Denis Poroy, AP Photo
Sports are in our genes.
They have been embedded in us as long as men and women have chased each other.
The term "human race" speaks to this competitive DNA. Charles Darwin famously said survival is to the fittest, and what better way to prove our manliness than by watching NASCAR or picking the brackets for NCAA basketball?
Early contests were games of mass armies and great slaughter. It was the Greeks who brought civility into such messy habits by inventing the Olympics. This quadrennial symbolic olive branch prompted the various warring city-states to put down their swords and to fight it out in the arena of sports.
That is why there are so many athletic events today that imitate battle. Javelin throw, fencing and shooting are the closest to their original intent to kill somebody. In fact the ancient pentathlon was created to imitate the skills of a military courier. The contestant had to race a horse jumping to safety, shoot his way out of trouble, take on a villainous enemy with the sword, swim a moat and run to his destination as if a secret missive were at risk.
Today, it is the actual combative sports that are troublesome. It is OK to pretend to stab someone with a foil if the opponent is wearing pads and a mask. It is another thing to put two men in a ring with the express purpose of trying smash the living daylights out of each other.
Pugilism, better known as boxing, pretends to be refined and even emote a touch of culture because the referee wears a bow tie; it is anything but. We delude ourselves with ringside doctors, mouth guards and male protection. The brain is still the target of pummeling.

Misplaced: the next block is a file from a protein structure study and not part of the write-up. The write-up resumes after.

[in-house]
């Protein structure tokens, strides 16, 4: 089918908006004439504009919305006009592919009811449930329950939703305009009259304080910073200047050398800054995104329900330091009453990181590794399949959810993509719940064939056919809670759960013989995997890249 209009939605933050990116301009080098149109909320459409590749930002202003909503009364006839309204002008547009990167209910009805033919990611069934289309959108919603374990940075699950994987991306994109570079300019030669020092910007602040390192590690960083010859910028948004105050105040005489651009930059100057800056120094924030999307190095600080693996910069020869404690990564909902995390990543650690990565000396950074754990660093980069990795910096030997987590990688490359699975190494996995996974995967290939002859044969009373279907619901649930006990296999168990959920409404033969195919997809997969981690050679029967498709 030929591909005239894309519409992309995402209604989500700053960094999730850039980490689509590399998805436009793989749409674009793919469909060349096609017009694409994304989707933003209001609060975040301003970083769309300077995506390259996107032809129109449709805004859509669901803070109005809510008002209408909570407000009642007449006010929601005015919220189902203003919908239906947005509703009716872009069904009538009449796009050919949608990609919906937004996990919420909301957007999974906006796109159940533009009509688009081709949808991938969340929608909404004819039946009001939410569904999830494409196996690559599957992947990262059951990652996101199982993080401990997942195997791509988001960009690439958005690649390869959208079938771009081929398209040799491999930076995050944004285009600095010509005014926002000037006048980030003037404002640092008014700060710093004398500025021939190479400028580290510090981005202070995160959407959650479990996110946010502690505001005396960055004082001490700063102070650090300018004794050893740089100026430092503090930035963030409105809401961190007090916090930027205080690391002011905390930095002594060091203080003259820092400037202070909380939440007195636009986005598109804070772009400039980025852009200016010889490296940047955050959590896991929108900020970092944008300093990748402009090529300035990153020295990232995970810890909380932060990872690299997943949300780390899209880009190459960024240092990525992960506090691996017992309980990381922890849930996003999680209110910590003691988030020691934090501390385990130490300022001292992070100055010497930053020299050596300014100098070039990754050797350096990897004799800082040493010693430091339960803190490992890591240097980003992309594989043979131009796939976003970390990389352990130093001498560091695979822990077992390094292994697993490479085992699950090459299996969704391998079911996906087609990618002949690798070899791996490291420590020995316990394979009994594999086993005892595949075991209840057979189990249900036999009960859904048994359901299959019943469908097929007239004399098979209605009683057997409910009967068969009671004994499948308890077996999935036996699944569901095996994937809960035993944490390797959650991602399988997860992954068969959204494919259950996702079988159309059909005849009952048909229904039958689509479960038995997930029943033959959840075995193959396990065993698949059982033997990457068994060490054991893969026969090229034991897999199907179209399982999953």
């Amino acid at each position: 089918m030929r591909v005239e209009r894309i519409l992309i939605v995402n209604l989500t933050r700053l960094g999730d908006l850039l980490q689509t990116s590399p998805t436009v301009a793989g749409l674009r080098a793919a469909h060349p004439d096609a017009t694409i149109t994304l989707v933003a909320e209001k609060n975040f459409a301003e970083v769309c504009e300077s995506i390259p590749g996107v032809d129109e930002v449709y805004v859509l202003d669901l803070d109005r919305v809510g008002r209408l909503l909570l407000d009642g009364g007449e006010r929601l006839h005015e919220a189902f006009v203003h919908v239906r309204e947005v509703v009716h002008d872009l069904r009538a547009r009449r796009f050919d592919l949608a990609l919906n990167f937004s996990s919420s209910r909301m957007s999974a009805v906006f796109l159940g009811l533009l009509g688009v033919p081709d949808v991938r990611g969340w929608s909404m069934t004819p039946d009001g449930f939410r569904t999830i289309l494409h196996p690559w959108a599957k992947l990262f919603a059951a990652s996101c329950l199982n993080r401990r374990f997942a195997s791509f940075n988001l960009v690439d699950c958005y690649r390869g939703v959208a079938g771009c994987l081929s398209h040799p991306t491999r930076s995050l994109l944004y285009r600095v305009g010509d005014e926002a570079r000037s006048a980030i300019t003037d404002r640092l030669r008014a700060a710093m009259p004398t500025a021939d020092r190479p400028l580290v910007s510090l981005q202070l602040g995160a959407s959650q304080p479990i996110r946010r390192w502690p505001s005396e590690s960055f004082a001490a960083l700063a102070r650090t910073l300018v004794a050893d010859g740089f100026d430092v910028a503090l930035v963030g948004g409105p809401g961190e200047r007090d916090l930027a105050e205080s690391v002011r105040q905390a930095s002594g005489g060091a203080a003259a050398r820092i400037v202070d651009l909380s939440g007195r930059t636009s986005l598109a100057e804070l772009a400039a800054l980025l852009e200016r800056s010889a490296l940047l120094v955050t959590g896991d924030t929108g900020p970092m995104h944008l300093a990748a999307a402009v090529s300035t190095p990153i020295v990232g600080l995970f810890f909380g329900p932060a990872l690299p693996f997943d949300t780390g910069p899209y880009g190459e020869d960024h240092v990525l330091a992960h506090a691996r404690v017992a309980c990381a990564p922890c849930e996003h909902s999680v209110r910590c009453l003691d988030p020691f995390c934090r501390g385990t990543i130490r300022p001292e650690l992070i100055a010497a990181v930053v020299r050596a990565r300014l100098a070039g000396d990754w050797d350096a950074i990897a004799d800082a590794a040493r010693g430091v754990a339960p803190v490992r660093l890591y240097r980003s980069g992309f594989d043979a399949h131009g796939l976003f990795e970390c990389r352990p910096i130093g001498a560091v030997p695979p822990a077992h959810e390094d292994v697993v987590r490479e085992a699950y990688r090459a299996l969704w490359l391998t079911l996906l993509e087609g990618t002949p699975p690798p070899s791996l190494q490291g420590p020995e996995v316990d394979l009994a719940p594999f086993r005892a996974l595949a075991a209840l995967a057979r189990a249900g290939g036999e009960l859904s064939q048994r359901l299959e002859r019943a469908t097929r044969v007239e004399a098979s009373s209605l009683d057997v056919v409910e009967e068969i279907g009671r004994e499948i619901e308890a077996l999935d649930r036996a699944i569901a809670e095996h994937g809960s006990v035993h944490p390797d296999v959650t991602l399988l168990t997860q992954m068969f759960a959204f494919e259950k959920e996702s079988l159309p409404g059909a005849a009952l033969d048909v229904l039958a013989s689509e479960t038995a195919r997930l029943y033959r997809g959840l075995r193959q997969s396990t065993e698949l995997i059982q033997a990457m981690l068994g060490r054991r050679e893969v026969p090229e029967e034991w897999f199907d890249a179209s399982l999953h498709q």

Professional football is about a half step behind. The illusion of protection with big shoulder pads and a glistening helmet only obscures the damage being done to the neural circuits.
The recent suicide of former NFL linebacker Junior Seau has raised even more speculation about brain trauma. Chronic traumatic encephalopathy is thought to be the cause of early dementia, including memory loss and also mood changes of depression and increased risk of suicide.
So here is a growing conflict. Should we ethically support with our season tickets, jerseys purchases and beer ads a sport that — if executed to the fullest — potentially wipes out the wits of its players?
I admit I enjoy Peyton Manning commercials and college football, especially when my alma mater wins. Nevertheless, I don’t want to be a spectating accomplice to future self-inflicted deaths.
With this heresy, those with homozygous sports genes will protest. They may view aggressive athletics as American as going to battle. Don’t we call war a Super Bowl? Without violent sports how will our nation of the future hone its warrior skills of competition and survival amidst viciousness?
Sadly, our society will not halt deadly sports. There is too much vicarious thrill in watching cage fighting, kickboxing or some other combat to the death. The only vote we have is to not watch and be grateful if our grandchildren are not in training for professional or amateur head-butting.
But it is American football that is the toughest to come up with some reasonable solutions. How do we protect the players while allowing them to be modern gladiators? Technology is not the answer. Should there be lifetime bans for those who had their bells rung? What should we do with our culture of violence and bounties when taking out an opponent is not only cheered but also rewarded financially? Should we arrest players and coaches for assault and fans as accomplices?
Sports are inherently part of us. They characterize a nation and shape our culture. Sports should be fun not fatal.
Joseph Cramer, M.D., is a fellow of the American Academy of Pediatrics, practicing pediatrician for 30 years, and an adjunct professor of pediatrics at the University of Utah. He can be reached at firstname.lastname@example.org.
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